The story be­gins with a crack­ling high-ten­sion se­quence in which Holmes andWat­son foil a satanic rite by the movie’s vil­lain, Lord Black­wood (played with ir­re­sistible malev­o­lence by Ritchie vet­eran Mark Strong, who’s also scar­ing audiences this sea­son as the nasty Sir John Con­roy in The Young Vic­to­ria). In this open­ing we get a spe­cial glimpse into a pe­cu­liar quirk of Holmes’ bril­liant men­tal pow­ers: he is able to en­vi­sion in ad­vance an en­tire se­quence of blows he will de­liver to an op­po­nent, a kind of slo-mo in­stant pre-play, which en­ables us then to fol­low the light­ning-fast com­bi­na­tions that en­sue. He will show­case this skill once more a few scenes later, and then, wary of cheap­en­ing it with rep­e­ti­tion, put it away for the rest of the movie.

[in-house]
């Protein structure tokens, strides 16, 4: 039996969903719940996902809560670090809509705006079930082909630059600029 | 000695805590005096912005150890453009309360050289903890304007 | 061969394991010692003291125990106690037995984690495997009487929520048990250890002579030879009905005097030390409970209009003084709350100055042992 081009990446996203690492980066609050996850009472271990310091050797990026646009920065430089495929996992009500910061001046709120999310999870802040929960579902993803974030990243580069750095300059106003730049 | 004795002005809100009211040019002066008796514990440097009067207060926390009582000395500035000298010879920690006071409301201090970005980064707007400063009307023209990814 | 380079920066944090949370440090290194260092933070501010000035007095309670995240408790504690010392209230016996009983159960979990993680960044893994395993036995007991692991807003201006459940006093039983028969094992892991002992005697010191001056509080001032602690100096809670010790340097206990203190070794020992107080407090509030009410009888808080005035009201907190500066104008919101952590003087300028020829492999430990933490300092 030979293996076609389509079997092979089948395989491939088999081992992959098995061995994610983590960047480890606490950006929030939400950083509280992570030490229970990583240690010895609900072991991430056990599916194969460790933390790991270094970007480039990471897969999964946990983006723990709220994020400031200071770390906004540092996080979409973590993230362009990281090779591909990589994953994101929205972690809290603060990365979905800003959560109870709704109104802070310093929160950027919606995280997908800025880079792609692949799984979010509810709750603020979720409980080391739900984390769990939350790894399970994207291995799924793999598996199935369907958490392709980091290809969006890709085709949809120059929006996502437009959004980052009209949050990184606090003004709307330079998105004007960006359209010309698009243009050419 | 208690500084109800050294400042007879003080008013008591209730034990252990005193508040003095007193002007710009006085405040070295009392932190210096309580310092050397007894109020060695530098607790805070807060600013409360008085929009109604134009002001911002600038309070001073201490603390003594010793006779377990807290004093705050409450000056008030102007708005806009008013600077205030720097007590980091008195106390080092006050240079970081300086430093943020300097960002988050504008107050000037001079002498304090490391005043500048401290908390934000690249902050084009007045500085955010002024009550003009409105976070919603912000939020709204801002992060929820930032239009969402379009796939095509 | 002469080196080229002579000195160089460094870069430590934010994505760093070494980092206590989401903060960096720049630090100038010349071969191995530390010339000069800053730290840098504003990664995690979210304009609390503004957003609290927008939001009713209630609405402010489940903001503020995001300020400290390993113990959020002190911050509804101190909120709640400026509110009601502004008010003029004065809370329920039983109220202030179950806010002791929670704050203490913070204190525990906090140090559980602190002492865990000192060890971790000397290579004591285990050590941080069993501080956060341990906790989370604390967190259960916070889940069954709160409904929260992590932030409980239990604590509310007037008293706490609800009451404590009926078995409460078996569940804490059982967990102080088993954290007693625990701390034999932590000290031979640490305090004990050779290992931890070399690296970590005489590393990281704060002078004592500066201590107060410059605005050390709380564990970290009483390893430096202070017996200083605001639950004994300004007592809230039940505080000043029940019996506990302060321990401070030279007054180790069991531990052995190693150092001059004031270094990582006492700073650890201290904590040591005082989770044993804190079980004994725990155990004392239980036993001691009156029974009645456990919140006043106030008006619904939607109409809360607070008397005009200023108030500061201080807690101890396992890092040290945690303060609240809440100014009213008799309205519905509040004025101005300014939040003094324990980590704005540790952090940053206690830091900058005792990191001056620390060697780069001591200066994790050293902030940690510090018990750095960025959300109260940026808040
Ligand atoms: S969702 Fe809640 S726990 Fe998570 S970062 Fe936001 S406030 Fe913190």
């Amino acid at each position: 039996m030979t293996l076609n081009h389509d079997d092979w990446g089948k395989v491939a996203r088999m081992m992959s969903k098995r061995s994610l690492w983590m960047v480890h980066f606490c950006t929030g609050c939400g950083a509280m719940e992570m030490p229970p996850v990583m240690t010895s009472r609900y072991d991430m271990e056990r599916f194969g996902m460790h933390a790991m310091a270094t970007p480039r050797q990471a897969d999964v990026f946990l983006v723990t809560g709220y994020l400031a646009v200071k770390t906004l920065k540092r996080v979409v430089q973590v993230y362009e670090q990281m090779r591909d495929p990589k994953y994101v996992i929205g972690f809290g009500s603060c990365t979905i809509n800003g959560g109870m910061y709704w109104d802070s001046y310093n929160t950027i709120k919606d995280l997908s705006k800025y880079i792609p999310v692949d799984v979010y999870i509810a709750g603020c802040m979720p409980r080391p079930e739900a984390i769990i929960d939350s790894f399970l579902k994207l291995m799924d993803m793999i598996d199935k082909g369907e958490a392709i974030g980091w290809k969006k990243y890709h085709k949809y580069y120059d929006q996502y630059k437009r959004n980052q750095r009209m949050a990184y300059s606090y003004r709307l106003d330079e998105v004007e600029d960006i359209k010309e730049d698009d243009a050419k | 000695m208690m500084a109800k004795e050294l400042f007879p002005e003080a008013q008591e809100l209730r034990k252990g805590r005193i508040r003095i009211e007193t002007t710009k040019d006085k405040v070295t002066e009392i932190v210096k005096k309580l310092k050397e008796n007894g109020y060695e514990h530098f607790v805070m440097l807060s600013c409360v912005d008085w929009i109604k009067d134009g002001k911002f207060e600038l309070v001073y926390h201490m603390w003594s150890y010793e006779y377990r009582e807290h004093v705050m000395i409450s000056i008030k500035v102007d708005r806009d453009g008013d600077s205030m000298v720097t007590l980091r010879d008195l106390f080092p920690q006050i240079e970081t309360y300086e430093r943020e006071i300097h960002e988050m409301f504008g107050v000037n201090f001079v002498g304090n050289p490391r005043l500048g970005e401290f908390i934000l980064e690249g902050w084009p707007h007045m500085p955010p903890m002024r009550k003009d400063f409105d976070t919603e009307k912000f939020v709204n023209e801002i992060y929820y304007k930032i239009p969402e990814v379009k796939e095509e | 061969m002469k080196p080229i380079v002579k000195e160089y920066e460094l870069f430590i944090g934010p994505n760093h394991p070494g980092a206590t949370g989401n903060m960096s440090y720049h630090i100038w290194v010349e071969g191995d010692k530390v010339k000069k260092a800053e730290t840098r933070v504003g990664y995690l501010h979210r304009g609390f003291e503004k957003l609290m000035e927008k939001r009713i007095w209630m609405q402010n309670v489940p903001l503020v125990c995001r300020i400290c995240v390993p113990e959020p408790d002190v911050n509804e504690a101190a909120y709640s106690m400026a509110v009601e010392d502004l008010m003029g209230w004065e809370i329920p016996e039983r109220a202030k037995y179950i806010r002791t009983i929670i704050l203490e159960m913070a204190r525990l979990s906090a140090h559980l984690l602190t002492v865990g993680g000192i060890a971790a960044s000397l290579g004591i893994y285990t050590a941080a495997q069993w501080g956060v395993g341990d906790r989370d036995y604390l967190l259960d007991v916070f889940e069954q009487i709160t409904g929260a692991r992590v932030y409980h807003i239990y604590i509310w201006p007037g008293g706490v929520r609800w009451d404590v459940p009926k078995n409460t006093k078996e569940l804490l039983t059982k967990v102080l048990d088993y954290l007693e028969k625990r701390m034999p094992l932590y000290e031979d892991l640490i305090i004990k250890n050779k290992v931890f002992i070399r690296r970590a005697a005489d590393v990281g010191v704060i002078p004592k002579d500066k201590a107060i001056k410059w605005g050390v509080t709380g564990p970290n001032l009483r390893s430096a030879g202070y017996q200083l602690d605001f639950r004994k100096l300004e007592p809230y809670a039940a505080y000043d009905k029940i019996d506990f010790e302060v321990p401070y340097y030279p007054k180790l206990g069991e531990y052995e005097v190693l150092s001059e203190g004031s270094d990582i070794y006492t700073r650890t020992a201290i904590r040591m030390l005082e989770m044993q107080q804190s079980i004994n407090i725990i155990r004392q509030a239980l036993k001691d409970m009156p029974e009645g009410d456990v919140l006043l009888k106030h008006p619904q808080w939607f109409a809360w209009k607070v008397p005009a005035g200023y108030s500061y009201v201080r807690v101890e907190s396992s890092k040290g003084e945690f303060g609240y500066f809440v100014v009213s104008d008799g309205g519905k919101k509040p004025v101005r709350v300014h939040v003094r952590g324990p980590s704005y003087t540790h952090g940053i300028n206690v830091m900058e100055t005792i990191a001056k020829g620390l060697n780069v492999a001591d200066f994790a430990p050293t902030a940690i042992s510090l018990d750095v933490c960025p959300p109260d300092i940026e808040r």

Black­wood is ap­pre­hended, tried, and sen­tenced to death by hang­ing. But, as he omi­nously de­clares on his way to the gal­lows, “Death is only the beginning.” There’s a lot of movie to go at that point, and many twists, turns, and phys­i­cal and men­tal ex­ploits yet to be per­formed.

A good thing, too. Holmes is not good at idle­ness. Left in the lull of in­ac­tiv­ity be­tween the ex­e­cu­tion of Black­wood and the story’s next de­vel­op­ments, the sleuth de­scends into a slough of de­spond, a man­icde­pres­sive funk that sees him looking di­sheveled and half-crazed as he dips into all sorts of chem­i­cal de­prav­ity and an­ti­so­cial be­hav­ior. Holmes is a man who needs con­stant chal­lenge to keep pace with the warp-speed work­ings of his for­mi­da­ble in­tel­lect.